In the Strings Division, double bass player, Peng Wang, was awarded the Silver Medal for a warm, rhapsodic performance of the Allegro from Koussevitsky’s “Concerto in F-Sharp minor,” that was characterized by the musician’s clearly loving embrace of the instrument he played so well. The Gold Medal would be awarded to cellist, Katherine Audas. Dressed in a regal scarlet gown, she exhibited intense focus and extraordinary dexterity as her slender and delicate arms extended to flying fingertips that were mesmerizing during a courtly and joyful performance of Tchaikovsky’s “Variations on a Rococo Theme for Violoncello and Orchestra Op.33,” that was full of romantic longing and would capture the additional Audience Choice Award.
Adorned in a sparkling and ruby-colored gown, soprano Lisa Borik would capture the Silver Medal in the Voice Division with her passionate and soaring sampling of Puccini (“Chi il bel sogno di Doretta” from La Rondine), and Bizet ( as she took flight with vocal power and intensity for “Je dis que rien ne m’epouvante,” from Carmen). Next, wearing an elegant and glittering charcoal gown, mezzo soprano, Stephanie Sanchez, would capture that division’s Gold Medal weaving first a theatrical magic spell with coy and easy grace performing Bizet’s haunting and seductive, “L’amour est un oiseau rebelle,” from Carmen, and then moving on to a playful, animated and tongue twisting performance of Rossini’s “Cruda sorte!” from L’italiana in Algeri.
Winning the Gold Medal in the night’s uncontested Winds, Brass & Percussion Division would be the brilliant performance of harpist, Rachel Knight. Dressed in a soft peach colored gown that gleamed like her glistening necklace, she offered what seemed a full tour of the harp’s sound variations during Alberto Ginastera’s elaborate and thrilling Harp Concerto, Op. 25. Whether plucking, stroking, or gently brushing the strings, her impressive skill, and evident delight and excitement while performing were clearly a winning combination.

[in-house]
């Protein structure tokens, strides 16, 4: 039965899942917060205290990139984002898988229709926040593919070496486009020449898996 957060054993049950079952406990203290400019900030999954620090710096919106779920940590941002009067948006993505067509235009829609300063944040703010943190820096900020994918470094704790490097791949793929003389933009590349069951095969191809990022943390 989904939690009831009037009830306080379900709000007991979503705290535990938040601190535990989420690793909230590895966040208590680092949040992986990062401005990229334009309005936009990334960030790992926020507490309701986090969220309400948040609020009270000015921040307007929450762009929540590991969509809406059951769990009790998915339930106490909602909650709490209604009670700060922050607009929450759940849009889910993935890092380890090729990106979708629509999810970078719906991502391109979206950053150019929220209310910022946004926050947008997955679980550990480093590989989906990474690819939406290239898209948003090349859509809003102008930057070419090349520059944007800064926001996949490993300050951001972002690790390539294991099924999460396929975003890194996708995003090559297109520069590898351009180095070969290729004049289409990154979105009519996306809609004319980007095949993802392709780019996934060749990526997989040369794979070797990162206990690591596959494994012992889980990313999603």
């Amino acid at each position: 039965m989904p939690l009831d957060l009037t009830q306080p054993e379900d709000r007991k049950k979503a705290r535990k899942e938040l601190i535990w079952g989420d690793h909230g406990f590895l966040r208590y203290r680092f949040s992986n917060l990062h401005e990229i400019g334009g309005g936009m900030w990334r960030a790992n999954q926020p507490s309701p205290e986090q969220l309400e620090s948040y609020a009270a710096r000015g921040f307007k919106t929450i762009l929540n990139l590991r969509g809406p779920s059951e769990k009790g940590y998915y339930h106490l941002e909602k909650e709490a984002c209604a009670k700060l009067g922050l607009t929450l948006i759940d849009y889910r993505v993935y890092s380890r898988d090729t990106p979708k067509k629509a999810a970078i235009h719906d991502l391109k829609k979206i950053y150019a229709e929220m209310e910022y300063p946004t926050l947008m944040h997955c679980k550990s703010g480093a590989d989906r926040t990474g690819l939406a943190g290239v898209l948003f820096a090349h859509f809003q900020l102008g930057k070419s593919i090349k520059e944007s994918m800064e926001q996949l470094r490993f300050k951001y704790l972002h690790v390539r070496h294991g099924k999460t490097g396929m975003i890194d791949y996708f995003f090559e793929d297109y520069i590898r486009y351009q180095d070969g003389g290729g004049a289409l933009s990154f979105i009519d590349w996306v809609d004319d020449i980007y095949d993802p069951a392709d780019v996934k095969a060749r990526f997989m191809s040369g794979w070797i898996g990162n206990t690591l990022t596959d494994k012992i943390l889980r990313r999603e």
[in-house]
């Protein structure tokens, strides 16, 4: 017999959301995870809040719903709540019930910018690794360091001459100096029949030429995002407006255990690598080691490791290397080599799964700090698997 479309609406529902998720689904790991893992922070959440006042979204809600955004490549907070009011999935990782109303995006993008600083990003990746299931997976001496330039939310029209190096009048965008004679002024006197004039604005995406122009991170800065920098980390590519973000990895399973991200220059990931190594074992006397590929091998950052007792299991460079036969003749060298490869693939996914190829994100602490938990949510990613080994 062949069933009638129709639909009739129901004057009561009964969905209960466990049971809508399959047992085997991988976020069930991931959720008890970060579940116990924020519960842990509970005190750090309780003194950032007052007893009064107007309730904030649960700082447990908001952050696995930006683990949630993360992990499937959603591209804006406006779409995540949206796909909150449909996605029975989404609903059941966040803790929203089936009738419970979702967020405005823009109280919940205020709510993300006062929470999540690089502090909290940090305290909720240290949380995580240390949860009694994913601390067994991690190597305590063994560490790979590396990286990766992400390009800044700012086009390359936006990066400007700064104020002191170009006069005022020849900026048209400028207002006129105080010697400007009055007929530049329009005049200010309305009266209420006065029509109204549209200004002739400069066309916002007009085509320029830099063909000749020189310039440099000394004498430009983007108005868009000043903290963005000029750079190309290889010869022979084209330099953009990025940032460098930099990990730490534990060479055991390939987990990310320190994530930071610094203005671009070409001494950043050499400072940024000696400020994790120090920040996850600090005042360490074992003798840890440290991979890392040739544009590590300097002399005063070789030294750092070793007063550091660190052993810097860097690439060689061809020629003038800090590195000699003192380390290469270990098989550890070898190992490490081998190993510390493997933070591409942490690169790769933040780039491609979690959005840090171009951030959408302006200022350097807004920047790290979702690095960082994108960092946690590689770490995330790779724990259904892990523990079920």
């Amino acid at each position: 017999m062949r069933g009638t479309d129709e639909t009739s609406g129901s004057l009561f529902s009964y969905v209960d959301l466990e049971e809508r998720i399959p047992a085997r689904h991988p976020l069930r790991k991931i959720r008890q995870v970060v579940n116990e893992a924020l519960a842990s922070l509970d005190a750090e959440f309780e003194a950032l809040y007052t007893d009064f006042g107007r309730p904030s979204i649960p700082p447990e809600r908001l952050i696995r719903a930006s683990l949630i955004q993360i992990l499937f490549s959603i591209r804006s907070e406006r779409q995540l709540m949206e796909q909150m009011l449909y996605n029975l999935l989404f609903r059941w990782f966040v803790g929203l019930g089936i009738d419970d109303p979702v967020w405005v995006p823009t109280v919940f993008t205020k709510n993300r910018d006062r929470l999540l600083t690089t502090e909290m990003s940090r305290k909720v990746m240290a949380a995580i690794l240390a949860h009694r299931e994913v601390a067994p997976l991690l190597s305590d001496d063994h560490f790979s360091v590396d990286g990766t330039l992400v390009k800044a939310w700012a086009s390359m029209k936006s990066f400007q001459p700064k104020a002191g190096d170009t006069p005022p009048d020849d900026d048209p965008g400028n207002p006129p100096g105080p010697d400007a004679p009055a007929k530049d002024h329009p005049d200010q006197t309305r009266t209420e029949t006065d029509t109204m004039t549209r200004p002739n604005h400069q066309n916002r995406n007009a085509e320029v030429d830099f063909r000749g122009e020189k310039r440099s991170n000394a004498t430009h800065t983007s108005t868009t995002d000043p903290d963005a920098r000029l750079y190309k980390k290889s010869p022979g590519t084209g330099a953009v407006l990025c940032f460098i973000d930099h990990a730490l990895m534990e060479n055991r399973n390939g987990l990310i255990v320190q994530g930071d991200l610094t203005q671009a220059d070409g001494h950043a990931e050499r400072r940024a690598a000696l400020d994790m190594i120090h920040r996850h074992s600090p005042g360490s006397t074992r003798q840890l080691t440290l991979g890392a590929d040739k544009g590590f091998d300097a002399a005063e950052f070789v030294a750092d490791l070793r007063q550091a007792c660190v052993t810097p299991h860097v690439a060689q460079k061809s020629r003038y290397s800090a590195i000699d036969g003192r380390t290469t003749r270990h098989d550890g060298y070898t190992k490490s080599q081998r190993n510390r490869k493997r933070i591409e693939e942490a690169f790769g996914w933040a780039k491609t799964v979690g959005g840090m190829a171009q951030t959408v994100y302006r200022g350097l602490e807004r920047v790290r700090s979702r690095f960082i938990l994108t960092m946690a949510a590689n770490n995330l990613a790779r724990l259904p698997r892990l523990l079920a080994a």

Meanwhile, the Piano Division would provide an excitement of its own. With considerable dramatic flair, thunderous power, dazzling speed and technical excellence, Robert Levinger would win the Silver Medal as he moved freely through the dreamy passages, and on to the thrilling excitement and intensity of the closing portions of Prokofiev’s Piano Concerto No.1 in D-Flat Major, Op. 10.
The Gold Medal in this category would then go to Xuesha Hu for her astonishing performance of the Allegro con brio from Beethoven’s Piano Concerto No. 1 in C Major, Op. 15. She was clearly a star in a stunning rose and pink gown that appeared to be woven from the very stars in the heavens. The prancing delicacy of her crisp, elegant attack, her physically fluid motion and superb transitions from moments of musical power to those of a mere whisper suggesting the gentlest lapping of a wave against the shore, all of these elements combined to make her the clear choice for the evening’s Grand Prize. It was a memorable night from beginning to end, and one suspects that the concert halls of the world will be eager to welcome many of these artists with open arms.